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On the Field Fierce

The sideline this financial planner chose can be as fiercely demanding as a stock market trading floor during a 200-point collapse. It’s SEC football, on the field.

Black and white stripes are just the classic makings of a silk tie in the business world where Marc Curles normally works. But on the football field they’re his badge of authority.

 

Marc Curles spends his weekdays in relatively reserved, genteel surroundings as a financial planner and advisor in the Birmingham office of Bridgeworth LLC. But on Saturdays this time of year, Curles trades the pinstripes of wealth management for the zebra stripes of a Southeastern Conference referee — and his office becomes a football world that rocks and rumbles.

This will be the 10th season that Curles — who pronounces his name “kurls” — has refereed SEC football games. For him, it’s more of a higher calling than a side job. “I love the game of football,” says Curles, who started playing the game as a third grader in his hometown of Pelham, Georgia.

“I loved playing the game. Officiating, for me, is a way to still be involved in the game — not as a fan in the stands or even a coach on the sidelines, but out there on the field. For me, I’m still playing the game. I’m just in a different role, and I love it.”

Curles was a three-year starter as a defensive back in high school and started officiating 27 years ago when he was a junior at Georgia Tech. “In the fall, my fraternity brothers would be getting dressed to go a Tech game, and I would be suiting up to go referee a youth football game in North Cobb County or something like that,” he says.

No matter how good a player you might have been in high school or college, you start at the bottom when it comes to officiating. “When you first start, you get experience working those little kids, seven or eight through 12 years old,” Curles says.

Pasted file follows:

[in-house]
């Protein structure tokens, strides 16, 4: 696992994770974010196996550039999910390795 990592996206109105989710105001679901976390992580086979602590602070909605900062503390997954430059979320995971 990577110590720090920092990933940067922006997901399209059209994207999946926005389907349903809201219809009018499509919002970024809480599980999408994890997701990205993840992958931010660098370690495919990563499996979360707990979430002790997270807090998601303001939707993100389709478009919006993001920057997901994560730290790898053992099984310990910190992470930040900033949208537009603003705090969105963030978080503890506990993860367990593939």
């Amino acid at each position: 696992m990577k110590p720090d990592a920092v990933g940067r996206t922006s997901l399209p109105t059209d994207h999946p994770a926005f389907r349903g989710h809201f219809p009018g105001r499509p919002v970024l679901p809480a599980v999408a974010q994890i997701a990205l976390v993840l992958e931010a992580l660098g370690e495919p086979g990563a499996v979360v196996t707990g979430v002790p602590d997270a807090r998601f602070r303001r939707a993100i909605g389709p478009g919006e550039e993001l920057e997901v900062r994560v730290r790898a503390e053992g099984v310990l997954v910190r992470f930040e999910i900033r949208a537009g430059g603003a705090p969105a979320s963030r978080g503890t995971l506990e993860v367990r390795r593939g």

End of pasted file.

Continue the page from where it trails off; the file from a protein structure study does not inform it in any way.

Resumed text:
“That’s how you get out on the field. You learn that way, and as you get better you start working the junior high games and the high school varsity games. And when you start doing the high school games, you start at the bottom. You start by working the chains.”

By the time he earned a degree in mechanical engineering in 1990, Curles had accepted a job in Birmingham selling steel pipe to customers in the oil and natural gas industries. He continued refereeing on the side after moving to Alabama, getting better at it and working his way up the officiating ladder.

At age 30, Curles went directly to the collegiate level as a referee, which is not the norm. “That doesn’t happen very often,” he says. “I must have made a good impression when I applied to the Gulf South Conference (which includes the likes of the University of North Alabama, for example) and was trying out and being evaluated. There’s a world of difference between college and high school rules, and I had a good grasp of the rules. And I think it had something to do with my being comfortable managing a crew (as a referee).”

Curles became an SEC referee in 2006 when he was 38; today, at 47, he is the youngest referee among the SEC’s nine football officiating crews. He loves calling games, but he does wish the average fan knew more about the time and effort officials put into getting it right.

Curles’ eight-man crew meets for a couple of hours at their hotel before each game, and they arrive at the stadium two hours ahead of time, taking jurisdiction of the field an hour before kickoff. The critique of his crew’s game performance is virtually constant, and much of it comes from the crew itself.